Marino Marini (Italian, February 27, 1901–August 6, 1980) was a graphic artist, painter, and sculptor. Marini started as a painter and studied at the Accademia di Belle Arti in Florence, Italy. A few years after finishing school, he began to focus on sculpting. Martini considered the sculptor and teacher Arturo Martini (Italian, 1889–1947) to be one of his early influences. When the elder Martini gave up his position as an art professor at the Scuola d'Arte di Villa Reale in Monza, the artist took over the position. He worked at the school from 1929 to 1940.

Martini gained inspiration and critiques of his work from some of the top artists working in Paris at the time, including Alberto Magnelli (Italian, 1888–1971), Giorgio de Chirico (Italian, 1888–1978), and Massimo Campigli (Italian, 1895–1971). He enjoyed traveling, and frequently visited Switzerland and France. He married Mercedes Pedrazzini in 1938, and, a few years later, he began working as a professor at the Accademia di Belle Arti di Brera in Milan. The artist lived in Milan and Switzerland for several years, but he eventually considered Milan to be his home.

Marini often exhibited his work in Italy and Switzerland, but he had his first show in the United States in 1944 when the Museum of Modern Art in New York held a show devoted to Modern Italian Art. The Buchholz Galley in New York also displayed his work. The artist traveled to New York, and to London for a showing of his work at the Hanover Galley. This gave him the chance to meet some of the top sculptors and painters from the era, including Henry Moore (English, 1898–1986). He also attended showings of his work at the Palazzo Venzia in Rome and the Kunsthaus Zürich in Zurich. The National Museum of Modern Art in Tokyo, the Galleria d''Arte Moderna in Milan, and the Hirshhorn Museum and Sculpture Garden in Washington, D.C., also showed his work. The Marino Marini Museum in Florence has more than 100 of his works on permanent display. One of his most famous pieces is the sculpture Cavaliere, which earned more than US$7 million at auction in 2010. His other works include Cavallo, The Three Graces, and L'Idea del cavaliere. Marini died in 1980 in Viareggio, Italy.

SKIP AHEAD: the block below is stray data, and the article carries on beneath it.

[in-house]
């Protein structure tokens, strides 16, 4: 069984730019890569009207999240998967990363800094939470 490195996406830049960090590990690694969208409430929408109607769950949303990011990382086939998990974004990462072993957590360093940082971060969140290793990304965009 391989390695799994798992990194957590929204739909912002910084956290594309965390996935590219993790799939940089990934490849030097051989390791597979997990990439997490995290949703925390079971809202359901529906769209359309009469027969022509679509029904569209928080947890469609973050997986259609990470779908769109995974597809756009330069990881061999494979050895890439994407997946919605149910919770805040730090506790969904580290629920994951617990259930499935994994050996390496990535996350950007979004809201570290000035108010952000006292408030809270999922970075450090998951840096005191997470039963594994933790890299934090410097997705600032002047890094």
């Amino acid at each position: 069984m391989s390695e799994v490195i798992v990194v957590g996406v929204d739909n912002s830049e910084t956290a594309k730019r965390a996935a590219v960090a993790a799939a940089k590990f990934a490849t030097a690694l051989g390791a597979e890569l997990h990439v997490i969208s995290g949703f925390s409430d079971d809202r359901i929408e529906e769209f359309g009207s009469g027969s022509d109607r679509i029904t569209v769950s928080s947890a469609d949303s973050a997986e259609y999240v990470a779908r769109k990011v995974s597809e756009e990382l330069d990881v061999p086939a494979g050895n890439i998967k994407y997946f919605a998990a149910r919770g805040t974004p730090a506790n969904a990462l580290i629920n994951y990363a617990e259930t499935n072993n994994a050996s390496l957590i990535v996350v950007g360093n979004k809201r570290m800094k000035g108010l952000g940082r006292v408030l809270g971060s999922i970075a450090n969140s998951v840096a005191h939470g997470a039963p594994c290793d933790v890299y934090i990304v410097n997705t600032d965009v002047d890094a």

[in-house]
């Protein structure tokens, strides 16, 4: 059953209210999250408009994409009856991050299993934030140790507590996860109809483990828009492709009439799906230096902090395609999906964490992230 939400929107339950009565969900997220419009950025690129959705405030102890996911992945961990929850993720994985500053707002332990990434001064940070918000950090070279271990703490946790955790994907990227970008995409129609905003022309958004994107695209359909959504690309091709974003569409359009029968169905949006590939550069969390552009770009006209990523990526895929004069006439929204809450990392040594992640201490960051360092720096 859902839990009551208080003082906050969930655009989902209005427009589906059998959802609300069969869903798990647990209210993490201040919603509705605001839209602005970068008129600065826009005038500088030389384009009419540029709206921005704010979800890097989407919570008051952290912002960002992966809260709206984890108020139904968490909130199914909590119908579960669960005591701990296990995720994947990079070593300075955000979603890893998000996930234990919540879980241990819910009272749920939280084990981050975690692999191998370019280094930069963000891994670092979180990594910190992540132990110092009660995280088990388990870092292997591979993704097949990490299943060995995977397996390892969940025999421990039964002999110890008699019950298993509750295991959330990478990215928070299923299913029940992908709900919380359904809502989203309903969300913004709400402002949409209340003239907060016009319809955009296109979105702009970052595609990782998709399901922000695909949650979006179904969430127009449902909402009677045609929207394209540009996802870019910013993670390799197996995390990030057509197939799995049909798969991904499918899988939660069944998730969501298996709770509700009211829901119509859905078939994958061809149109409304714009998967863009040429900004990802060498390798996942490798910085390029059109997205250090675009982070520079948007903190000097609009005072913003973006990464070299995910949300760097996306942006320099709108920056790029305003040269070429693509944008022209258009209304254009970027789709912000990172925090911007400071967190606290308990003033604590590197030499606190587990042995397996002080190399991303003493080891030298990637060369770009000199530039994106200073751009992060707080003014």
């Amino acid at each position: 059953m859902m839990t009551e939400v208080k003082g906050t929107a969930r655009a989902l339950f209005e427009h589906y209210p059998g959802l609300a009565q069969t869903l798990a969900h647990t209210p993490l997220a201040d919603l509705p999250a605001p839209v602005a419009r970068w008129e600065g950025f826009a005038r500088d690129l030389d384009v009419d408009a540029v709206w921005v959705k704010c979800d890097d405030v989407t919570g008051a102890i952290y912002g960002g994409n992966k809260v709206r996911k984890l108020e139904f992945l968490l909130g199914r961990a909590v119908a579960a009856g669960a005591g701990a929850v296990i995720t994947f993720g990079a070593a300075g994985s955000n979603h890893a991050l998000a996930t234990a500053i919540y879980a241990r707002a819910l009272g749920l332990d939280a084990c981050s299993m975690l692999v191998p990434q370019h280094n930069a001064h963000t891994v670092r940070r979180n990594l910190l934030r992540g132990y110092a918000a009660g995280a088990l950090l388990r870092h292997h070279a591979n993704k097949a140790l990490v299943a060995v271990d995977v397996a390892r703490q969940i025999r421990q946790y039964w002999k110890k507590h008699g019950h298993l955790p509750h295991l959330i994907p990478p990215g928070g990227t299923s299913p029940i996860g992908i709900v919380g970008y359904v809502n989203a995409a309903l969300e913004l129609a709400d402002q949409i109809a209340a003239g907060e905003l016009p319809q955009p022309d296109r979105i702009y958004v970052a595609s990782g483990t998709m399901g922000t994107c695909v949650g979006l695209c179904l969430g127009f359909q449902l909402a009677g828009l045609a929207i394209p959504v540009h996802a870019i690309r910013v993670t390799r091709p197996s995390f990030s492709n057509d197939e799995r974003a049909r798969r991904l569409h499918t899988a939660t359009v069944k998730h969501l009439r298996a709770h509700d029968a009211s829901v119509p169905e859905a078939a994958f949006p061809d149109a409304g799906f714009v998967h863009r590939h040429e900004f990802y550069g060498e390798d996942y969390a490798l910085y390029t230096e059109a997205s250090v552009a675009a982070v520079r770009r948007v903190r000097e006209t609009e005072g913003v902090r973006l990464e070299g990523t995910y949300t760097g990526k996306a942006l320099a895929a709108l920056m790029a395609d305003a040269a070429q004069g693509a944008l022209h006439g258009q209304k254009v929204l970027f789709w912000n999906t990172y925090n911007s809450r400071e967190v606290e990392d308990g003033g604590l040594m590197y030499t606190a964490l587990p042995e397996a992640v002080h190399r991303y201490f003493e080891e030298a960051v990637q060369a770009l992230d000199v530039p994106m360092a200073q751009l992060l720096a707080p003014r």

Born in Pistoia, Italy. (February 27)
Accademia di Belle Arti. Florence, Italy
Prize of the Quadriennale of Rome. Italy
Grand Prize for Sculpture at teh Venice Biennale
Feltrinelli Prize at the Accademia dei Lincei in Rome
Died in Viareggio, Italy (August 6)
Born in 1901 in Pistoia, Marini was trained as a painter in the great Renaissance art center of Florence at the Academia di Belle Arti. He drew small subjects from life, such as flowers, birds and insects, and he also sculpted. Marini worked intensively, experimenting with different materials, from terracotta to wood and plaster combined with paint, which he also sometimes used with bronze in order to accentuate forms and express movement.

In 1928 he traveled to Paris where he made his début as a sculptor, studied with Picasso and other leading modern artists. He also was a close associate of Henry Moore. Marini later returned to Italy, settling in Milan and teaching in nearby Monza. During this period Marini exhibited at La Mostra del Novecento Toscano at the Galleria Milano in Milan.

Marini was strongly influenced by the suffering he witnessed in Italy during the war. In 1950, at about the time he was gaining worldwide prominence, he described his work, as part of a "new renaissance of sculpture in Italy, the new humanist, the new reality."

Marini's work has an elemental simplicity and has almost been limited, apart from his few portrait heads, to three themes: the female figure, the rider and horse and dancers and jugglers. All of these themes are symbolic, imbued with meaning and significance drawn from his own mythology. His typical female figure, the Pomona, Roman goddess of fruit trees and hence a symbol of fertility, is archetypal of the Mother Goddess. The rider and horse is a symbol equally universal and is often interpreted as man riding and controlling his instincts, the horse being the symbol of the animal component in man, often specifically, the erotic instincts. The third corner of Marini's personal mythical thematic triangle, the dancers and jugglers, are an extension of the overall optimism which breaks through in his sometimes cloudy vision. They display a vibrancy, an attempt to escape from the restraints and impositions of weight and space.

Marini gained international renown in the 1950s with three major exhibitions of his work in Amsterdam, Brussels, and New York where his "Great Horse" is displayed in the Rockefeller Collection. His best-known work is the large bronze horse and rider commissioned for the Guggenheim Museum in Venice, Italy. Marini's working life covered more than 60 years of prodigious and prolific activity. He has had exhibitions in almost every major city in the world and prizes, medals and awards were constantly accorded him. Though Marini died in 1980, his works - sculpture, painting and graphics - live on, a continuing testament to a "Master" artist.


National Museum of Modern Art. Tokyo, Japan
Galleria d'Arte Moderna. Milan, Italy
Retrospective. Palazzo Venezia in Rome
Toninelli Arte Moderna. Milan, Italy
Retrospective. Kunsthaus Zurich
Kestner-Gesellschaft. Hannover. Travelled to: Kunstverein. Hamburg. and the Haus der Kunst of Munich.
Cuchholz Gallery. New York, NY
Hanover Gallery. London
"Twentieth-Century Italian Art" MoMA. New York, NY